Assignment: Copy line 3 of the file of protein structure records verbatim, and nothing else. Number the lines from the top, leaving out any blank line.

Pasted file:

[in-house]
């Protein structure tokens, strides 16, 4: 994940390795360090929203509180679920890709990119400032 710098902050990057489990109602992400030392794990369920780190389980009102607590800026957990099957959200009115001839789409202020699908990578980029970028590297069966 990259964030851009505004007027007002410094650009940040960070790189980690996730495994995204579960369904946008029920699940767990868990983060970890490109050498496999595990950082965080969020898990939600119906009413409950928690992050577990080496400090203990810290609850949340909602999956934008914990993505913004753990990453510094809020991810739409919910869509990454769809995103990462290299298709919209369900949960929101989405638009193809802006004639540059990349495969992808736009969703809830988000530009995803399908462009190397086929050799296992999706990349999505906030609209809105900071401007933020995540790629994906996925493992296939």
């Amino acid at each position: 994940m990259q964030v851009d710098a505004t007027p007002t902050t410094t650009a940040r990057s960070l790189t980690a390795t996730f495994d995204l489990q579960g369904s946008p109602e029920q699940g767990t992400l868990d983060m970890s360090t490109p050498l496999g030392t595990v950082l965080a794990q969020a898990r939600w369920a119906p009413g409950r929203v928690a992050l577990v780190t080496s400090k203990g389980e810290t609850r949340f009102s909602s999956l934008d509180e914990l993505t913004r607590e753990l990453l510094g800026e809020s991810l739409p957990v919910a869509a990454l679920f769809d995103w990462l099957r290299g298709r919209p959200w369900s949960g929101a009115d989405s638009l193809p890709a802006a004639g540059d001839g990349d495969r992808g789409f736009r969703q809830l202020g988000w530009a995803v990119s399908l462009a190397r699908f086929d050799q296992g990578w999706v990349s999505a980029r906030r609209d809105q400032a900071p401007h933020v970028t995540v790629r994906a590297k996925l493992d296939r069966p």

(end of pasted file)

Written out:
């Amino acid at each position: 994940m990259q964030v851009d710098a505004t007027p007002t902050t410094t650009a940040r990057s960070l790189t980690a390795t996730f495994d995204l489990q579960g369904s946008p109602e029920q699940g767990t992400l868990d983060m970890s360090t490109p050498l496999g030392t595990v950082l965080a794990q969020a898990r939600w369920a119906p009413g409950r929203v928690a992050l577990v780190t080496s400090k203990g389980e810290t609850r949340f009102s909602s999956l934008d509180e914990l993505t913004r607590e753990l990453l510094g800026e809020s991810l739409p957990v919910a869509a990454l679920f769809d995103w990462l099957r290299g298709r919209p959200w369900s949960g929101a009115d989405s638009l193809p890709a802006a004639g540059d001839g990349d495969r992808g789409f736009r969703q809830l202020g988000w530009a995803v990119s399908l462009a190397r699908f086929d050799q296992g990578w999706v990349s999505a980029r906030r609209d809105q400032a900071p401007h933020v970028t995540v790629r994906a590297k996925l493992d296939r069966p």